1 Centers for Disease Control and Prevention (CDC), 2018a
2 CDC, 2018b
2 CDC, National Center for Injury Prevention and Control, 2018

Trafficking Prevention

Trafficking of youth is a form of modern slavery within the United States. It is a crime involving the exploitation of U.S. citizen/resident or noncitizen youth for the purpose of compelled labor or a commercial sex act through the use of force, fraud, or coercion, regardless of whether the trafficker or the victim crossed state or international borders. If a person younger than 18 is induced to perform a commercial sex act, it is a crime regardless of whether there is force, fraud, or coercion.1

Members of the youth-serving community are in a unique position to recognize children who may be on the path to becoming victimized and to report suspicions to the appropriate authorities. Once victims are identified, housing, medical and mental health, immigration, food, income, employment authorization, and legal services may be available to assist them. Federal agencies and departments are working collaboratively to raise awareness about human trafficking and the impact on victims, reduce the prevalence of human trafficking, support victims, prosecute offenders, and provide communities with the capacity to respond to the problem.

1 [U.S.C. §7102(8)]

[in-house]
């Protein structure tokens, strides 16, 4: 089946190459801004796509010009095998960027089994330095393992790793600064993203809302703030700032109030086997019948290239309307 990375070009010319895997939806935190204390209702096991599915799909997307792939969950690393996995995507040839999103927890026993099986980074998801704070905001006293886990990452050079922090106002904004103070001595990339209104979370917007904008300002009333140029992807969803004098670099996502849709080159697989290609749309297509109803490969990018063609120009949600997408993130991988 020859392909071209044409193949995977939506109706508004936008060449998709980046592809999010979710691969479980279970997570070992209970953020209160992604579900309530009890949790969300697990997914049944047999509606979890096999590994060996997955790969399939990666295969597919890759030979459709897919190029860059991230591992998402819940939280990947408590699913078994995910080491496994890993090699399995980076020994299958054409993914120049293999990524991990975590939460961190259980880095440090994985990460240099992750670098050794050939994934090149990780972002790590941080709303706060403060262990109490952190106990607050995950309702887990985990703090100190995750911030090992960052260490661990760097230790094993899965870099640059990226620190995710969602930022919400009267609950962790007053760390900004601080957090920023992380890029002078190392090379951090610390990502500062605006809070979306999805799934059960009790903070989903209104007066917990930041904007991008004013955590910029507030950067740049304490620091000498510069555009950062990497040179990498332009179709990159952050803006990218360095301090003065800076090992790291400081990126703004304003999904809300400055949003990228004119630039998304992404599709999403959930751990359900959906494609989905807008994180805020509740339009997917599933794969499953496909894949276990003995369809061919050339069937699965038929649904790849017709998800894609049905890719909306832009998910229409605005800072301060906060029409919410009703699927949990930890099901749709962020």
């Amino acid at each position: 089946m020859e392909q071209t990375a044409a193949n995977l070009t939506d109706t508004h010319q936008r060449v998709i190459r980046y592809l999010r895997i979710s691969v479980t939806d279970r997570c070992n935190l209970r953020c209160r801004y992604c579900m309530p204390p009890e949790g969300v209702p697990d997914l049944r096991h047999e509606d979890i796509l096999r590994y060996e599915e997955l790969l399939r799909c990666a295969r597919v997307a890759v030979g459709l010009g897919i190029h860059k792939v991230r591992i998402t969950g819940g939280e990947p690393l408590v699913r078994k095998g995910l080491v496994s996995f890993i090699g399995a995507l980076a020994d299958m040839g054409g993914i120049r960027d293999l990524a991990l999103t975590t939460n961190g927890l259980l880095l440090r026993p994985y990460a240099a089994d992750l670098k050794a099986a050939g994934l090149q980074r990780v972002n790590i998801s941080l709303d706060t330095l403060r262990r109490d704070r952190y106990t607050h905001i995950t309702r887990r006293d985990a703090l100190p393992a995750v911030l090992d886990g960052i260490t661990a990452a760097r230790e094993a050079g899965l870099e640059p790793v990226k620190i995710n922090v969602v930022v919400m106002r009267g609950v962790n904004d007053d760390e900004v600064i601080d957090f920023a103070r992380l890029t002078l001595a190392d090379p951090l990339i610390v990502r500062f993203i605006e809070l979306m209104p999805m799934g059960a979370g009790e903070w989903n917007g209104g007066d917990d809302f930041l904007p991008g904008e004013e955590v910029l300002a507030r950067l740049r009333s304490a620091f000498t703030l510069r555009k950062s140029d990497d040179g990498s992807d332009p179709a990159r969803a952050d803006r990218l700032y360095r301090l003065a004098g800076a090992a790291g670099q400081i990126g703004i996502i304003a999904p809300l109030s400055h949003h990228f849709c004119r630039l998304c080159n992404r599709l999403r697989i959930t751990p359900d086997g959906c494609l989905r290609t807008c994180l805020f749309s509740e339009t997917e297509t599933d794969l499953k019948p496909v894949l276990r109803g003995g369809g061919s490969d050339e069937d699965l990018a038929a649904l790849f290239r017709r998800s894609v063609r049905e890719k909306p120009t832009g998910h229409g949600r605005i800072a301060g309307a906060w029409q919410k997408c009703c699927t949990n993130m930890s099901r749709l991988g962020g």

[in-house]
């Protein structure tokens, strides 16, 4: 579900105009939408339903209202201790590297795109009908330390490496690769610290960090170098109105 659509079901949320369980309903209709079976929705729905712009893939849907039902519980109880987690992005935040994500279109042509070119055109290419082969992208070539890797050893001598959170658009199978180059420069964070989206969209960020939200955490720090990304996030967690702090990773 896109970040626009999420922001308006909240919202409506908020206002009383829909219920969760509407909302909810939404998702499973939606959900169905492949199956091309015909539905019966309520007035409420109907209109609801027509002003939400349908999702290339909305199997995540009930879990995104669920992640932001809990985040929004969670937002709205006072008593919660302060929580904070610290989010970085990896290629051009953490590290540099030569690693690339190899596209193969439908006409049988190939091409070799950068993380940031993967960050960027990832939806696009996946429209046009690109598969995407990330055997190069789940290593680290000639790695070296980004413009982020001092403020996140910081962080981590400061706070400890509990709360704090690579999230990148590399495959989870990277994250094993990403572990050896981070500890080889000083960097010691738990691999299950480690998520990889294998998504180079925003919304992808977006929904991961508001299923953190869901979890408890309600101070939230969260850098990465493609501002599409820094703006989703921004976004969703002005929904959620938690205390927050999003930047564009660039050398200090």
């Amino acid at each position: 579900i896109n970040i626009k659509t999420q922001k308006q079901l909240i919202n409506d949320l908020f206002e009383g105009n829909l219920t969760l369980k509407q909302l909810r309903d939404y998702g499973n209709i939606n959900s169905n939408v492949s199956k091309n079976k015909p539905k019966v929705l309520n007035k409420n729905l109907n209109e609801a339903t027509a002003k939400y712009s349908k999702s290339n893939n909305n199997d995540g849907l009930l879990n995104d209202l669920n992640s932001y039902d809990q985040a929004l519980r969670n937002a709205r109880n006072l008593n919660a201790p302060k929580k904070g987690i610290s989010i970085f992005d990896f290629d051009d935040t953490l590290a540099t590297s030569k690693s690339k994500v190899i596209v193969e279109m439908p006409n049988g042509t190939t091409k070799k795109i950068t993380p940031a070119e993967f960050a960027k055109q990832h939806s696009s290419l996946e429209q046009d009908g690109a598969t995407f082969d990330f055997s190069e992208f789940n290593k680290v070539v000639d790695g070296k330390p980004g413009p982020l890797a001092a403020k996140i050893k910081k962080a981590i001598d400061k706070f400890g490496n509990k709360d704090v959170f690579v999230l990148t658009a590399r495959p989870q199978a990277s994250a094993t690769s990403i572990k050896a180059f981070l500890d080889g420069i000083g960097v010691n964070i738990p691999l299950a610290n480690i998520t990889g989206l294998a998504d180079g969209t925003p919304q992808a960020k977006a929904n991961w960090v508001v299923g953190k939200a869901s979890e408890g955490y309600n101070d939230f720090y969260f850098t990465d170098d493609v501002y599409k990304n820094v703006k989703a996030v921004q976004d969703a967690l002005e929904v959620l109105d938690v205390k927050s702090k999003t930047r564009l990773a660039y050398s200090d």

Project Youth Safety

Funded through a cooperative agreement from the U.S. Department of Justice, Office of Juvenile Justice and Delinquency Prevention (OJJDP), Project Youth Safety is a comprehensive multimedia, multicultural public awareness initiative promoting child and youth safety at the community level. Project Youth Safety independently focuses on six child/youth safety issues to create issue awareness among today’s youth.

Raising Concussion Awareness

This article provides a variety of information on concussions, including how they can occur and statistics about their prevalence. Symptoms and importance of getting proper medical care are also discussed.  

LGBT Youth at Risk: Education, Health and Safety – 2012 Policy Briefs

In 2010, the UCLA Center for the Study of Women (CSW) initiated a new series of publications to address policy issues in our mission areas of gender, sexuality, and women's issues.
CSW Policy Briefs comprise outstanding applied feminist scholarship by graduate students. For the 2012 set of briefs, we put out a call for policy recommendations in the area of “LGBT Youth At Risk: Education, Health and Safety.” CSW was pleased to receive submissions from graduate students in both the Luskin School of Public Affairs and the Fielding School of Public Health.